Solar for Business: 2016 boasts attractive cost picture, strong utility benefits

PG&E is discontinuing its very solar-friendly A-6 commercial rate in December 2016. For this and several other reasons, businesses who own their own buildings should take a hard look at solar now. By acting this year, new solar businesses will be grandfathered into the solar rate schedule for the foreseeable future.

Many business owners lack information on how solar affects their cash flow and operating costs. The utility is the devil they know, representing a fairly predictable variable cost that is known to rise, but not too much, over time. Solar is often thought of as a luxury capital investment, and has a tendency to be cut from capital budgets due to the apparently high initial price tag.

Both analyses are wrong in several ways. This is how it really works.

Utility energy is expensive, and the rates go up by about 5% per year, which means they double about every 14–15 years. Due to its essential role in making or running anything, businesses traditionally have low price sensitivity with regards to energy. This also explains why alternatives are not routinely considered. Yet, commercial energy rates are at 20¢ per kilowatt-hour, and rise at the aforementioned 5%. Any other resource that rose at twice the rate of inflation would be in for serious scrutiny.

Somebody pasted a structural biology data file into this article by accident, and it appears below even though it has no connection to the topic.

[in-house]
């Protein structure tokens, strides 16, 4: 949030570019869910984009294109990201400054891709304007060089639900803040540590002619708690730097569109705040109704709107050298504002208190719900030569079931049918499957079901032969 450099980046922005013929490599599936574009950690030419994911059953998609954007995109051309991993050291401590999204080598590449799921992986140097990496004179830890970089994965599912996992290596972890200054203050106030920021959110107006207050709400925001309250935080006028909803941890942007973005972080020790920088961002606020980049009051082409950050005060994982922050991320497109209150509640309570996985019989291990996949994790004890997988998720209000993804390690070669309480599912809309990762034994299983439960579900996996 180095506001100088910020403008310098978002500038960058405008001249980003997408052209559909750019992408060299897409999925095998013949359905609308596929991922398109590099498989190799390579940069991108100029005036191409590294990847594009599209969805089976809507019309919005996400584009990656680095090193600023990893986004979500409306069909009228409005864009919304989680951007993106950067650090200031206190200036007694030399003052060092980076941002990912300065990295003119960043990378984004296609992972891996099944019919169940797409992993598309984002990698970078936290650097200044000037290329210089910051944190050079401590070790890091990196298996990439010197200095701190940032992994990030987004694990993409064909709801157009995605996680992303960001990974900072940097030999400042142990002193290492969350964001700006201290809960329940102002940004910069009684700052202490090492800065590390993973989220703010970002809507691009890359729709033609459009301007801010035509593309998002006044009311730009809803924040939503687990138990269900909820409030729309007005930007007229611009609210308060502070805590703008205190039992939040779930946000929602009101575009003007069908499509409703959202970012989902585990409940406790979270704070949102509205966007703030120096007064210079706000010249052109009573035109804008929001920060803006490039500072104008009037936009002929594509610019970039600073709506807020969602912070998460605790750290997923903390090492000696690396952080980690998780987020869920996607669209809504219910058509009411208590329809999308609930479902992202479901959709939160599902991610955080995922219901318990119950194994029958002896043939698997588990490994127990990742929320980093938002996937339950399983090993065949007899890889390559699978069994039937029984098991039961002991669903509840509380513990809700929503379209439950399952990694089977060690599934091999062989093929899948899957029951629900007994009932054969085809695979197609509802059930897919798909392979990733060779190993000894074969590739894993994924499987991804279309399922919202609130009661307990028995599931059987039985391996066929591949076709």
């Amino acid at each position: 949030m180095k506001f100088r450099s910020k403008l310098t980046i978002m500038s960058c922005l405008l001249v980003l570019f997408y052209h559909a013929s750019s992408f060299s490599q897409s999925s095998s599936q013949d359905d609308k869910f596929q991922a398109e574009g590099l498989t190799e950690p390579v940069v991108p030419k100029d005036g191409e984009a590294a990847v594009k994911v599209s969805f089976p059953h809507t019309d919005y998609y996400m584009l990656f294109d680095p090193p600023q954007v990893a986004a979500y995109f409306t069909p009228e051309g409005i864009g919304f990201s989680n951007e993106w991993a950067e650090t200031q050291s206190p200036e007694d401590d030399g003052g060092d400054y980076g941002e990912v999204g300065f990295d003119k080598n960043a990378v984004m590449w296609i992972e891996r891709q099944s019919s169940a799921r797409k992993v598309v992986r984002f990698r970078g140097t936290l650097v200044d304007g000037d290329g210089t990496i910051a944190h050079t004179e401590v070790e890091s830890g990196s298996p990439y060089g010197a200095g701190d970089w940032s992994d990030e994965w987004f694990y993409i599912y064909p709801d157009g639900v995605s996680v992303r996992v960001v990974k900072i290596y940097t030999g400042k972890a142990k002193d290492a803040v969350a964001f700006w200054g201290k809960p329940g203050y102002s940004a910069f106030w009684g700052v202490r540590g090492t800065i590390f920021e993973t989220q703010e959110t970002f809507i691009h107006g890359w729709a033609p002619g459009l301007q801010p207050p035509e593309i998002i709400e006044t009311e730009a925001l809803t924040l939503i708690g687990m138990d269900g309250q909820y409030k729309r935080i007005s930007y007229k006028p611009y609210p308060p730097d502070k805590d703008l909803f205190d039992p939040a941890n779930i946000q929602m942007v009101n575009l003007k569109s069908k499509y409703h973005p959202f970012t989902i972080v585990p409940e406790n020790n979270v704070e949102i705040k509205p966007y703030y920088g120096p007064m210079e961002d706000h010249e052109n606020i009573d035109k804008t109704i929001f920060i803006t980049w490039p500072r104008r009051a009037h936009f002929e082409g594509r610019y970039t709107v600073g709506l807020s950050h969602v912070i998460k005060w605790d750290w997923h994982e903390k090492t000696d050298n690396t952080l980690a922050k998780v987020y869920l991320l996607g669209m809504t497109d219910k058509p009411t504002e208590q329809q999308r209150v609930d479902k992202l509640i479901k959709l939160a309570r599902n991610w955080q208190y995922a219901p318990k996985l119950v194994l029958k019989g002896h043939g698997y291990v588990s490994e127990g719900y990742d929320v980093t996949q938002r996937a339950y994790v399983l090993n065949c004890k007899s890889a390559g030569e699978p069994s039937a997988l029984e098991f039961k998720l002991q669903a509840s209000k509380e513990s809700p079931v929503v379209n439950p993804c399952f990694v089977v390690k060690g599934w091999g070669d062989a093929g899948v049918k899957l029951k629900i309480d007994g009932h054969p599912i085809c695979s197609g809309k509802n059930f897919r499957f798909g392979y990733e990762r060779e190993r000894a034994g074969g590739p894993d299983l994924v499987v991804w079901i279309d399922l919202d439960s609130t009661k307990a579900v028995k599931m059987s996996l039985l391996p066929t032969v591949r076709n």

Instead of relying on the utility, many businesses can put a serious dent in their operating expenses by installing a solar PV system. With solar your cost of electricity drops into the 3–10¢ range depending on your tax situation. That should make solar the first choice for any business that uses a fair amount of energy.

For-profit businesses get almost 50% of their solar investment returned in the first year, and can expect a payback period of 4–7 years on the entire investment. The 30% Federal Investment Tax Credit comes back in year one, in addition to bonus depreciation. After you install solar the utility bill, which often is in the low thousands every month, goes away. Once you have solar, that bill, in much diminished form, only comes once per year, adding a fair amount of flexibility to your cash flow (or this one). After the payback period you are literally running your business on sunshine, with its attendant cost savings and publicity windfalls.

Today businesses have access to very cheap money; 2–4% is not unusual. As commercial solar typically has a rate of return in the mid- to high teens, you have a compelling argument for why a solar PV system belongs on the balance sheet.

With new property tax assessed financing options, a company that owns its buildings does not need to lay out a penny for a solar PV system up front. Companies like Ygrene, CalFirst, and Hero offer property-assessed financing, and Sonoma County has its own property tax program known as SCEIP. American Solar has a relationship with Sustainable Real Estate Solutions, a national provider which specializes in commercial PACE financing. This type of financing also grants full solar ownership to the business, thereby preserving all the key financial benefits of solar to the business.